I guarantee it.
So, I dread going into Men’s Wearhouse. Aside from my overall hatred for clothes shopping, I also can’t stand over-zealous retail employees. And Men’s Wearhouse combines those two entities better than anyone. I don’t even have my second foot in the door, and I have someone in my face, “How can I help you?” I know what I’m looking for, so I say, “Just looking, thanks.”
I head for the rack of discount shirts, and peruse for, oh, two minutes when I hear “Can I help you find anything, sir,” asks a different salesman. “Nope, I’m good.”
A few more minutes dissecting which bargain-bin shirt I’ll wear to my next formal event, I decide to look up and see if they have any other shirts around the store that might be up my alley. “Sure I can’t help you find anything buddy,” the second sales associate inquires. “No, I’m still OK, thanks, though.”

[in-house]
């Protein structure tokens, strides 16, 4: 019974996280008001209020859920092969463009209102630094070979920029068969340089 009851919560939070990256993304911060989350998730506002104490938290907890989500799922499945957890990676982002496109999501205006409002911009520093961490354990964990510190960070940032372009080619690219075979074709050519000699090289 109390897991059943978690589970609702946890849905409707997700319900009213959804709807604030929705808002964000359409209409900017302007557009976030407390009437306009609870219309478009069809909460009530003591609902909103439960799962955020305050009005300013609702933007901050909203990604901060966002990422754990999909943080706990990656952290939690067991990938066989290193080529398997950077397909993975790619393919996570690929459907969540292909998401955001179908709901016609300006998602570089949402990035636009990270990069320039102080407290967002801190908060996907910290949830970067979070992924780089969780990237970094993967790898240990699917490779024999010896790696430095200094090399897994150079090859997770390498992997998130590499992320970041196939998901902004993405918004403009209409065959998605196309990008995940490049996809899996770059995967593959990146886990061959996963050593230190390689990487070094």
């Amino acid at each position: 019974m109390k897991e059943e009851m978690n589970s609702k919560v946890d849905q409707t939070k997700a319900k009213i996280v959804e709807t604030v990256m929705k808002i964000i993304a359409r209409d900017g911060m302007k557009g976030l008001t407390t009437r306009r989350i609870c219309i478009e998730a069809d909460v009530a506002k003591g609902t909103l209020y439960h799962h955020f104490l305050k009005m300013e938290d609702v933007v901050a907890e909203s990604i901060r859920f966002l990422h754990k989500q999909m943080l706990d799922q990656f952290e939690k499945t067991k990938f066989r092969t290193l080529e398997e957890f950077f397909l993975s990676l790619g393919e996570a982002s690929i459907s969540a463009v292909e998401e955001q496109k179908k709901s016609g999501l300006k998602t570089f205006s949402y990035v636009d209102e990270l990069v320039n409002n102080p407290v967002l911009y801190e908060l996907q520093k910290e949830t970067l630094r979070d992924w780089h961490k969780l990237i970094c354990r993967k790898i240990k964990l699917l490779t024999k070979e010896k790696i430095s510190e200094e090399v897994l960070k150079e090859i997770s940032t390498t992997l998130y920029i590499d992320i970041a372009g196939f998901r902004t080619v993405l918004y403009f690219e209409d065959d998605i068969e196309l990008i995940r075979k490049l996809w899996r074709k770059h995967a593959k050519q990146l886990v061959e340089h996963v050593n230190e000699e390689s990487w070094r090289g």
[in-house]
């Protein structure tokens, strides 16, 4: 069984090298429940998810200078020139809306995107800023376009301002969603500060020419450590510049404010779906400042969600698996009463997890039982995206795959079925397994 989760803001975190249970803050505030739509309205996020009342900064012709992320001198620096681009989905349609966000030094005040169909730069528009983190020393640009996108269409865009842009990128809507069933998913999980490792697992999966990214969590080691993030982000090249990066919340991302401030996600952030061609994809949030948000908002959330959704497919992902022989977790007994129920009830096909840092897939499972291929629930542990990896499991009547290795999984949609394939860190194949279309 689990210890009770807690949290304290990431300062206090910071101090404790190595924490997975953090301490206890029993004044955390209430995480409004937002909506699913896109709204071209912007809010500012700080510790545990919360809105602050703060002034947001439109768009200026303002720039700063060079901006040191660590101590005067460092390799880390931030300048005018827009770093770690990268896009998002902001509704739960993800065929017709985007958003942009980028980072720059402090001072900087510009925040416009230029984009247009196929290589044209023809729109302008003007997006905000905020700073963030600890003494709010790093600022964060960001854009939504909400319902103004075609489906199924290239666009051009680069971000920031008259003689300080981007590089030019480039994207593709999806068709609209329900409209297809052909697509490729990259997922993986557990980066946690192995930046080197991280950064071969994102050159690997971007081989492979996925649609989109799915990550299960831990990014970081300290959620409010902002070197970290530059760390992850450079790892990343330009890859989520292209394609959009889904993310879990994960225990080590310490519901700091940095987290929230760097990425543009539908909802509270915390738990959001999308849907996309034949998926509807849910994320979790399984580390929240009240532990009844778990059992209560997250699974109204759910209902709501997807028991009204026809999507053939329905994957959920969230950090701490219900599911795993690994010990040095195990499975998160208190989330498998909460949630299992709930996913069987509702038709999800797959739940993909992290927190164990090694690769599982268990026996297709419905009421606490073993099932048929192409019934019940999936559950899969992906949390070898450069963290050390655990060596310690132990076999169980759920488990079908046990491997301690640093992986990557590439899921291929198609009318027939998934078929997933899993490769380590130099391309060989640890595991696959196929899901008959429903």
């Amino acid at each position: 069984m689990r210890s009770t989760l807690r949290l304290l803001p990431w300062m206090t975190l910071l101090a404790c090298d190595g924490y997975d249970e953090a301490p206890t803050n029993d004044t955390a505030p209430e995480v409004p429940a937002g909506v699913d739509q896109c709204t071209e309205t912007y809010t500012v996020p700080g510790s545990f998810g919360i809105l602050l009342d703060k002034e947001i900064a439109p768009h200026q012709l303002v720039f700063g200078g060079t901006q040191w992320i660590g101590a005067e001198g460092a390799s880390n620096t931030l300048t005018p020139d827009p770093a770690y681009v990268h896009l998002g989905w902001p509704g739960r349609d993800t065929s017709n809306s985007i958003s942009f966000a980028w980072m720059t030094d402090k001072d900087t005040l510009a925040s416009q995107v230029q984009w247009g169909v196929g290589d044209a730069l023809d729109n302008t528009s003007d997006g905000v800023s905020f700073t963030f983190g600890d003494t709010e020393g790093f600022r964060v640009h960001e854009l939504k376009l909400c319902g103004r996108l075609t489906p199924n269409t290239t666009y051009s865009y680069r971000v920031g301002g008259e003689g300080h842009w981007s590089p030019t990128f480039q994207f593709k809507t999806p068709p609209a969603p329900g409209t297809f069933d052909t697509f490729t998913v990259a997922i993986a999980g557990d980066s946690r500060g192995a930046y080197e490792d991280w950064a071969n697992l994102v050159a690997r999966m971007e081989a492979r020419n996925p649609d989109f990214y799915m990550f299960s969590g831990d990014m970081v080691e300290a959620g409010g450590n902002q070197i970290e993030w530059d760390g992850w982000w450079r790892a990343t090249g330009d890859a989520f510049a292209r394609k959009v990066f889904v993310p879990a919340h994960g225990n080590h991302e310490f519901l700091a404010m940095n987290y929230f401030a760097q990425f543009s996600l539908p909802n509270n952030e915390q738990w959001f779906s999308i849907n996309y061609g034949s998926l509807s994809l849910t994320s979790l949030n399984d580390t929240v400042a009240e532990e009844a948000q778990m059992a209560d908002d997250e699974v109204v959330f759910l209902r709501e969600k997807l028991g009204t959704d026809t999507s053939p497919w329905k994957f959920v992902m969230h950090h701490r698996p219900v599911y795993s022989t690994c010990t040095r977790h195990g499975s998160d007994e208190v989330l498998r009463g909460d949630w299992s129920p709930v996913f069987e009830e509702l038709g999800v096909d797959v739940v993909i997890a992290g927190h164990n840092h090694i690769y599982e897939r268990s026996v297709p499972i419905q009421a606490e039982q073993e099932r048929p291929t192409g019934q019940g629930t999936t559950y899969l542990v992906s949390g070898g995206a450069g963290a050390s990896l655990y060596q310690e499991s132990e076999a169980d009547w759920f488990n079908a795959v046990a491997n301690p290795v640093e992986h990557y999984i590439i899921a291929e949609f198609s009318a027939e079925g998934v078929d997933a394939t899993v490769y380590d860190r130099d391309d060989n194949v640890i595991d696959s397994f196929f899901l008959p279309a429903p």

I’m trying like hell to get out of this store as fast as possible, but I won’t let their anal sales practices drive me into a shirt purchase even I won’t wear. So I pick up a couple of shirts and hold them up…”Hi, have you been helped,” the polite, teenage girl asks. Yes, she’s the third different employee within a 7-minute period to ask me if I need help. Oh, and there are about 6 employees working, and only about two customers in the store.
Finally, I pick out two shirts that will hopefully last me 20 years so I never have to do this again (I had a gift card and it was buy one, get one, which is why I was there in the first place.)
I get to the checkout counter and hear, “Did you find everything OK?” And I’m thinking to myself “What do you think?”
Listen, I get it. You want to have great customer service and be attentive. But you have to draw the line somewhere. Now, Men’s Wearhouse line is apparently nowhere to be found. Hopefully, you aren’t running your business like this. It’s one thing to be attentive, it’s another to be ridiculously annoying.